• New York Times profile on Roberto Mangabeira Unger, Brazil's philosopher minister of strategic affairs, tracks his journey from Harvard Law School to the Amazon. Unger views his role in Rousseff's government as an intellectual provocateur of sorts. "I have to create tension within the administration and agitate outside."
  • Economic woes in Brazil have spurred interest from some of its citizens in a program offering fast-track green cards for foreigners who invest in the U.S., reports the Wall Street Journal.
  • Argentine President Cristina Fernández de Kirchner is stepping down in December, at the end of her second presidential term, but critics fear she will retain influence behind the scenes, reports the New York Times. Kirchner endorsed Daniel Scioli as the candidate for her Frente para la Victoria party, effectively by passing the primaries scheduled for August. Scioli appointed a close Kirchner aide, Carlos Zannini, as his running mate, and is running as a continuity candidate. The piece covers speculation that Kirchner, who cannot run for a third consecutive term, will attempt to return to power after a Scioli administration. 
  • An Argentine federal judge has ordered authorities to seize the assets of five companies drilling for oil in the Falkland/Malvinas Islands. The oil companies named in the case are not based in Argentina and it is not clear how the measure will be implemented, reports the BBC.
  • Colombia's leftist National Liberation Army (ELN) claimed responsibility for an attack on an army helicopter last week that killed eight soldiers, reports AFP. The army had reported the attack, but blamed the FARC, amid intensified fighting from the rebel guerrilla group in recent months.
  • The Panama canal $5.25 billion expansion project is nearing an end, and will open to commercial traffic in xApril of next year, reports the Miami Herald. The Panama Canal Authority filled the new Atlantic locks earlier this month, and will begin a four month testing phase. And ports in the Caribbean and along the Eastern seaboard, including PortMiami, are rushing to be able to receive post-Panamax ships. Cuba is also eying Panama traffic and has overhauled, deepened and expanded Port Mariel, though an expert quoted in the piece says Jamaica is a more logical waypoint for U.S. headed shipping traffic.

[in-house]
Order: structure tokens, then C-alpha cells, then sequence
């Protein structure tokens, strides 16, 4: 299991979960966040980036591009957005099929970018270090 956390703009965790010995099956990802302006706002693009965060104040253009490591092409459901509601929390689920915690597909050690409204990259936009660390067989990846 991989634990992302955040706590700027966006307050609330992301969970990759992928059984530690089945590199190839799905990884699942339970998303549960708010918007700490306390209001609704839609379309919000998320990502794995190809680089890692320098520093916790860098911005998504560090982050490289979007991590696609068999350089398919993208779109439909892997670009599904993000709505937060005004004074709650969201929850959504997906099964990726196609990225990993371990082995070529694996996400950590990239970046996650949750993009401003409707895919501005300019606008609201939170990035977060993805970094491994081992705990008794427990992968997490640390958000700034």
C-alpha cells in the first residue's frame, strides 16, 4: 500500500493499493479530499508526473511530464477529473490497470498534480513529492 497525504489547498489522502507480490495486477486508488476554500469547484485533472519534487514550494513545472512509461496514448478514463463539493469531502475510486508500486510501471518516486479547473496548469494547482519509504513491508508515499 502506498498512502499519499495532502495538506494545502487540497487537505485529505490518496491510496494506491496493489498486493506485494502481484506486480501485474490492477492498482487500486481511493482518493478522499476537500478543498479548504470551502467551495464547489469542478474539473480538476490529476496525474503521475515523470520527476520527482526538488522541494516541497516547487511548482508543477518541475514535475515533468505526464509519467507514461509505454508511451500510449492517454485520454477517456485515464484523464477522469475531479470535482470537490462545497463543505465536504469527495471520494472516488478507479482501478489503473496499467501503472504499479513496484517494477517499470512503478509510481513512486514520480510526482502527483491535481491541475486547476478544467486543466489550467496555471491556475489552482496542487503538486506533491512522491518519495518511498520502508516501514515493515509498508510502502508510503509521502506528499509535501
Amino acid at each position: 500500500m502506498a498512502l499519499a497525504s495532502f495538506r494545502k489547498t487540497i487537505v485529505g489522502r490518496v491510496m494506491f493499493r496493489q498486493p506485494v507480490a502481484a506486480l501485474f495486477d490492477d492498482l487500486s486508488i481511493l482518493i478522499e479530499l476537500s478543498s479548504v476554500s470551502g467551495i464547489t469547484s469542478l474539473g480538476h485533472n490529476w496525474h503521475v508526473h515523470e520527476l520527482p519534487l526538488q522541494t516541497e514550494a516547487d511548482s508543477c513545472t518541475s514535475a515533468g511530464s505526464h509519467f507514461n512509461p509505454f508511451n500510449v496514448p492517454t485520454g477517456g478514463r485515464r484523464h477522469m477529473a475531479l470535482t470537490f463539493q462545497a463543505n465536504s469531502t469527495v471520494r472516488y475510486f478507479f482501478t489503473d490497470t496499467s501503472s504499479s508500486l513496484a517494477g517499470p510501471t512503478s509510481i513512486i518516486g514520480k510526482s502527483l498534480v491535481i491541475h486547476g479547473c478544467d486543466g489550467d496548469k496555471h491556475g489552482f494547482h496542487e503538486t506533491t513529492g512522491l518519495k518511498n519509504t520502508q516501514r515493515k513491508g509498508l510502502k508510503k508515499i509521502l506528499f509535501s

• The Uber ride-sharing application is receiving bad news around the world as authorities attempt to limit services, but it may receive an unexpected boost in Mexico DF, where it received the thumbs up from the Federal Commission on Economic Competition, reports the AP. Though city authorities have yet to formally decide, the new cab services' popularity in Mexico is due, in large part, to the poor service of traditional taxis, which for years were linked to robbery and abductions.
  • El Daily Post has a review of Cartel Land a new documentary that offers an up close look at the vigilante movements in Mexico and in Arizona. The piece particularly lauds the Mexican portion of the film, which focuses on the autodefensa movement in theTierra Caliente region of Michoacán. The director follows the vigilantes very closely in their quest to defeat the Knights Templars drug gang. "And he is there to document the transformation of the valiant crusaders into something that eerily resembles their enemies."